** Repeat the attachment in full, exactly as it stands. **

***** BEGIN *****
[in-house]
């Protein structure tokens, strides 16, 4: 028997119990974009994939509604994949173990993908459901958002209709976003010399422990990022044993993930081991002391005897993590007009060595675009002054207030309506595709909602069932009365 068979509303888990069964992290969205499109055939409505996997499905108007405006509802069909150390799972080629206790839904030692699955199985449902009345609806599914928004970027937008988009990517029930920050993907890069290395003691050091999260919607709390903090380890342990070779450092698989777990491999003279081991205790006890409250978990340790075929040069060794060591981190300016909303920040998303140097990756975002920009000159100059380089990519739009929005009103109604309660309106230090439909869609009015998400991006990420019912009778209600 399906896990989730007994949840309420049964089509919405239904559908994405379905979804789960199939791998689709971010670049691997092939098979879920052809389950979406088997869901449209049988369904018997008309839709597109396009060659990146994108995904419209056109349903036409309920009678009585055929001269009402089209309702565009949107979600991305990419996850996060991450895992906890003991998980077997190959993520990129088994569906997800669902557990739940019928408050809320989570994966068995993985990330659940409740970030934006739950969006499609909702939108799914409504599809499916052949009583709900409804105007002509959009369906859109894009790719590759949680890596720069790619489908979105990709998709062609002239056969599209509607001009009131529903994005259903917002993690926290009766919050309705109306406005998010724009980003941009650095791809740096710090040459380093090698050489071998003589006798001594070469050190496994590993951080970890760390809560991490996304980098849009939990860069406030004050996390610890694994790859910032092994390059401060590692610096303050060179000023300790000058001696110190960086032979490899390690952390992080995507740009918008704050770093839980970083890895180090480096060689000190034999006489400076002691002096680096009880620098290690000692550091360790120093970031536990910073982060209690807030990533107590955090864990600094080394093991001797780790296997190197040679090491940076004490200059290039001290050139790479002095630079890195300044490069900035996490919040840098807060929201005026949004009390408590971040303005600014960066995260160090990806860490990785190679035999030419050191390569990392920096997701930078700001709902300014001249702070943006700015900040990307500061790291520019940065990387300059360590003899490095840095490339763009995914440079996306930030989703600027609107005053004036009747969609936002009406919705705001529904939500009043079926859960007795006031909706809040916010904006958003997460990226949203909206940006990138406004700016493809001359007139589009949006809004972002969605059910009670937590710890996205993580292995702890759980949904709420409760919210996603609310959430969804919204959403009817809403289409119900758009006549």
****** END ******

[in-house]
């Protein structure tokens, strides 16, 4: 028997119990974009994939509604994949173990993908459901958002209709976003010399422990990022044993993930081991002391005897993590007009060595675009002054207030309506595709909602069932009365 068979509303888990069964992290969205499109055939409505996997499905108007405006509802069909150390799972080629206790839904030692699955199985449902009345609806599914928004970027937008988009990517029930920050993907890069290395003691050091999260919607709390903090380890342990070779450092698989777990491999003279081991205790006890409250978990340790075929040069060794060591981190300016909303920040998303140097990756975002920009000159100059380089990519739009929005009103109604309660309106230090439909869609009015998400991006990420019912009778209600 399906896990989730007994949840309420049964089509919405239904559908994405379905979804789960199939791998689709971010670049691997092939098979879920052809389950979406088997869901449209049988369904018997008309839709597109396009060659990146994108995904419209056109349903036409309920009678009585055929001269009402089209309702565009949107979600991305990419996850996060991450895992906890003991998980077997190959993520990129088994569906997800669902557990739940019928408050809320989570994966068995993985990330659940409740970030934006739950969006499609909702939108799914409504599809499916052949009583709900409804105007002509959009369906859109894009790719590759949680890596720069790619489908979105990709998709062609002239056969599209509607001009009131529903994005259903917002993690926290009766919050309705109306406005998010724009980003941009650095791809740096710090040459380093090698050489071998003589006798001594070469050190496994590993951080970890760390809560991490996304980098849009939990860069406030004050996390610890694994790859910032092994390059401060590692610096303050060179000023300790000058001696110190960086032979490899390690952390992080995507740009918008704050770093839980970083890895180090480096060689000190034999006489400076002691002096680096009880620098290690000692550091360790120093970031536990910073982060209690807030990533107590955090864990600094080394093991001797780790296997190197040679090491940076004490200059290039001290050139790479002095630079890195300044490069900035996490919040840098807060929201005026949004009390408590971040303005600014960066995260160090990806860490990785190679035999030419050191390569990392920096997701930078700001709902300014001249702070943006700015900040990307500061790291520019940065990387300059360590003899490095840095490339763009995914440079996306930030989703600027609107005053004036009747969609936002009406919705705001529904939500009043079926859960007795006031909706809040916010904006958003997460990226949203909206940006990138406004700016493809001359007139589009949006809004972002969605059910009670937590710890996205993580292995702890759980949904709420409760919210996603609310959430969804919204959403009817809403289409119900758009006549």